Off Its Meds 

What the Night Is For overreaches.

Two adulterous lovers, separated for a decade, spend a fateful evening discovering that the spark that first flew across a book club meeting still burns in both hearts. Sounds like it could be hot and spicy, right? Or possibly tender and life-affirming. Or some combination thereof. But in playwright Michael Weller and director Ray Reinhardt's hands, Playhouse West's production of What the Night Is For is an extended muddle that often produces the same feeling one gets watching a couple argue in a mall.

The beginning is promising. Lindy and Adam pick at room-service food and steal glances at each other over a table in her hotel room. She is in town for a conference, he for a client meeting. They talk about old times and their new families and dance around the question that clearly haunts them both: Should we have let each other go? Her nervousness and the intense way he watches her make sense; the tension is palpable. Marvin Greene smolders as Adam; he captures a man caught in a "perfectly functional" but loveless marriage beautifully. But Lois Grandi is not as convincing, perhaps because Weller has given Lindy a raft of challenges that require more subtlety than Grandi brings to the role. Her second-act meltdown is painful to watch, and the second act isn't as strong as the first to begin with, which makes the play feel even longer than the seemingly endless night the two spend together.

Weller is American, but his play debuted in England. He claims that is because Americans don't get it, but I don't think that's the problem; even with über-hottie Gillian "Agent Scully" Anderson playing Lindy in the London premiere, people were squirming in their seats. The problem is that Weller has substituted exposition for emotion. There are some good ideas here, some delicate things about relationship and commitment that clearly resonated with the audience the night I went, but they're clouded by psychobabble and pointless stories. For example, Lindy is waiting for a phone call from some street kid who looks like nothing so much as a weak device to explain why she answers the phone when it could be her husband. Adam doesn't fare much better with long tales of his ice-maiden wife and his business partner's father's mistress.

Meanwhile, to put it bluntly, there isn't enough sex. What there is apparently takes place between acts while the audience is out in the lobby eating biscotti and checking in with the sitter; the second act begins with Lindy sliding coyly out of bed wrapped in the sheet so she can put on her nightgown in the bathroom. The dialogue explaining that an older woman needs to be modest rings totally false. The whole thing feels like Weller was afraid nobody would be able to cast his play if he gave a character a single Full Monty moment -- or a chance to just sit quietly and not be talking endlessly about what happened ten years or ten minutes ago, even if the dialogue is peppered with witty one-liners such as "I wasn't sleeping, I was checking my eyelids for holes," and "Adultery is one thing, but I draw the line at exercise."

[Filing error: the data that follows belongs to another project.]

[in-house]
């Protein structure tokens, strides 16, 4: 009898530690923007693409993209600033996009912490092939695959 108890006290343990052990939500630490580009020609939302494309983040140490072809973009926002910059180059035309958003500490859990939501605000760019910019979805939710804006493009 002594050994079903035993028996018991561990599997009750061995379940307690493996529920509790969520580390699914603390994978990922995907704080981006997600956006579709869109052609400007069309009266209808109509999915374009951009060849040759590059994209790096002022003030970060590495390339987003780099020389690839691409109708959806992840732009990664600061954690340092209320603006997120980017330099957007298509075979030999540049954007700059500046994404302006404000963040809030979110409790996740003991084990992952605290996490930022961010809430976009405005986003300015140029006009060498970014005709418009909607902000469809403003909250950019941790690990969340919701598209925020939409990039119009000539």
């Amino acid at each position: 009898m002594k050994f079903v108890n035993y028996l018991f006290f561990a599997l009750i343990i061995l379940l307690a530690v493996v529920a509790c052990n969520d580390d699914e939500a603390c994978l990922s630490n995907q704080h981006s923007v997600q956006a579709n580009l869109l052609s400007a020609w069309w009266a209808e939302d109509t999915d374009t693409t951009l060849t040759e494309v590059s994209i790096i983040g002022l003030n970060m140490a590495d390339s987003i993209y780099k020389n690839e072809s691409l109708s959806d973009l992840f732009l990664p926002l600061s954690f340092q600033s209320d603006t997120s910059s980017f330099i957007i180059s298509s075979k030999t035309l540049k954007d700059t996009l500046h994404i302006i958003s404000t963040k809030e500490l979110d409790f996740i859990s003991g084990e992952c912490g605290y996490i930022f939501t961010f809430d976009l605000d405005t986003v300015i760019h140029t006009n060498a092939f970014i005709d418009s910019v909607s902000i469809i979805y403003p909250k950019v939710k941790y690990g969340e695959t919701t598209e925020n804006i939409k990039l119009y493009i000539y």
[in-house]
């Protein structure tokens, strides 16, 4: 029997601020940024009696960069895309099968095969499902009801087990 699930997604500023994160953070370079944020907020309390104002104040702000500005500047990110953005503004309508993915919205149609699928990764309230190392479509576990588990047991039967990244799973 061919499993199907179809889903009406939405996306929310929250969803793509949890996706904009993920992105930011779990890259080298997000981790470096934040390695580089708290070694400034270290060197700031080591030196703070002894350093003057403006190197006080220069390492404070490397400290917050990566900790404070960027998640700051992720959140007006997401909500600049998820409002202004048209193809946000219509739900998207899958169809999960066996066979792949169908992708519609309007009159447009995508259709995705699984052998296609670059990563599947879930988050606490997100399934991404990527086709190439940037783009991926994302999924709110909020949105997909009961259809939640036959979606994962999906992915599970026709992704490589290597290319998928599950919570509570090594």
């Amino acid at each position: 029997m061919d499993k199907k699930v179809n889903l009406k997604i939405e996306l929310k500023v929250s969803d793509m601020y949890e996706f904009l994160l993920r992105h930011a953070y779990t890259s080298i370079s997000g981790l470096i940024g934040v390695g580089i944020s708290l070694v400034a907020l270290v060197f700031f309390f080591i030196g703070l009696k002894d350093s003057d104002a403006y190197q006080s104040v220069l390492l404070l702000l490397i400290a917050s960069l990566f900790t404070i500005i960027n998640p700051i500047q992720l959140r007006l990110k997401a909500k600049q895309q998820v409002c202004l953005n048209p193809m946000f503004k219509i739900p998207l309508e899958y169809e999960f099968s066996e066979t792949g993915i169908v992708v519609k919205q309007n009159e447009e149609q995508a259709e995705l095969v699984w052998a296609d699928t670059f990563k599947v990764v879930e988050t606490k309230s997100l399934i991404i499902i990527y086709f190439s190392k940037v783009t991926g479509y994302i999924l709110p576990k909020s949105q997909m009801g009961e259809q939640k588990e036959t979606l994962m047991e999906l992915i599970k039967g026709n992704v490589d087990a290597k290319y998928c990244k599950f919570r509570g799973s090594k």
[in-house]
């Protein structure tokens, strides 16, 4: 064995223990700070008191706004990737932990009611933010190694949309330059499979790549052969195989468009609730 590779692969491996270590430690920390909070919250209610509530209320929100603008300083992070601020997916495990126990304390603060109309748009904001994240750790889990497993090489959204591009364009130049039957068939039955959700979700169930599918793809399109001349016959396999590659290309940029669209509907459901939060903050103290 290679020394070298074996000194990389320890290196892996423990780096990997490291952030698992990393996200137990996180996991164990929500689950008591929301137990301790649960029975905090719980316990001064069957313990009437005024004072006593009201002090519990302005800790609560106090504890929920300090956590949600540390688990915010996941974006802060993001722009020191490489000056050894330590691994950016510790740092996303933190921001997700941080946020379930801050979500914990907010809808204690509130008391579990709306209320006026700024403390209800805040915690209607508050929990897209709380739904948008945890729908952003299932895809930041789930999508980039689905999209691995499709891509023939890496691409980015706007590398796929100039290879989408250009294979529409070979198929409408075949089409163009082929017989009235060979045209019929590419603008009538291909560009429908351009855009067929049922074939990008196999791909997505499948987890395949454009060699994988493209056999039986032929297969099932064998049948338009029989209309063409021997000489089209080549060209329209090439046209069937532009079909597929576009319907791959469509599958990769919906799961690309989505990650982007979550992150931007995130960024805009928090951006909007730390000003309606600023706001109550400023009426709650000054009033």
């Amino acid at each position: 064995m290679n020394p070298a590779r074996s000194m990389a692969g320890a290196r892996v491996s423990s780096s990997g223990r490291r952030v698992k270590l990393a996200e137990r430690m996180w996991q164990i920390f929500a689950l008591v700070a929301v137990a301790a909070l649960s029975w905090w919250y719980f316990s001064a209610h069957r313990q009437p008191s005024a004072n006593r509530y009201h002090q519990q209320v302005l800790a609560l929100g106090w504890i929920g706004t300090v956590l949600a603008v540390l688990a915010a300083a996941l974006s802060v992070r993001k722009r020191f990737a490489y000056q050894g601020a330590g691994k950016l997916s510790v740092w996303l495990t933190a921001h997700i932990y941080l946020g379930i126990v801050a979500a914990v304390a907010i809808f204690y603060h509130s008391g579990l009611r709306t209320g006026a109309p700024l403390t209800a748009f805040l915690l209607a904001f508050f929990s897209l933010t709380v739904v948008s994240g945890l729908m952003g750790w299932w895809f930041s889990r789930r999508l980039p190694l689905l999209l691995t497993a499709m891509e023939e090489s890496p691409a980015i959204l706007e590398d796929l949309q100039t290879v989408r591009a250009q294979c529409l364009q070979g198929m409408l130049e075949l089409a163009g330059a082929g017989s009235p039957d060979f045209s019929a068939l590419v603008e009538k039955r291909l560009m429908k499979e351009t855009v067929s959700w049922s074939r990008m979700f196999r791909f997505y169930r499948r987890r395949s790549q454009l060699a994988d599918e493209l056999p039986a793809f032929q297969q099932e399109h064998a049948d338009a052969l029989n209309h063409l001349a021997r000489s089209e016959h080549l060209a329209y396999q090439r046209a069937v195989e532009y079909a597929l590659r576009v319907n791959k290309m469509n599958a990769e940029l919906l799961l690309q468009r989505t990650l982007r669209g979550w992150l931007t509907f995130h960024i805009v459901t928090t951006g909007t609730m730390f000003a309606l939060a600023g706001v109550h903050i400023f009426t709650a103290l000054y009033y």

Weller seems determined to make clunky things work, and the devices he chooses strain the imagination, even if one suspects they're based on things that he saw or heard about. Both marriages don't need to be so completely wretched for us to feel sympathetic to the lovers' plight. The heroine doesn't need to form a big-sister relationship with an absent street kid to show that she has a sympathetic side to counterbalance her aggressive energy. The heroine, for that matter, doesn't need to go off her meds so we see that there's yet another potential roadblock in the path of True Love. Weller has the verbal fencing part down, but it's not the sort of argument one can take even a voyeuristic pleasure in witnessing.

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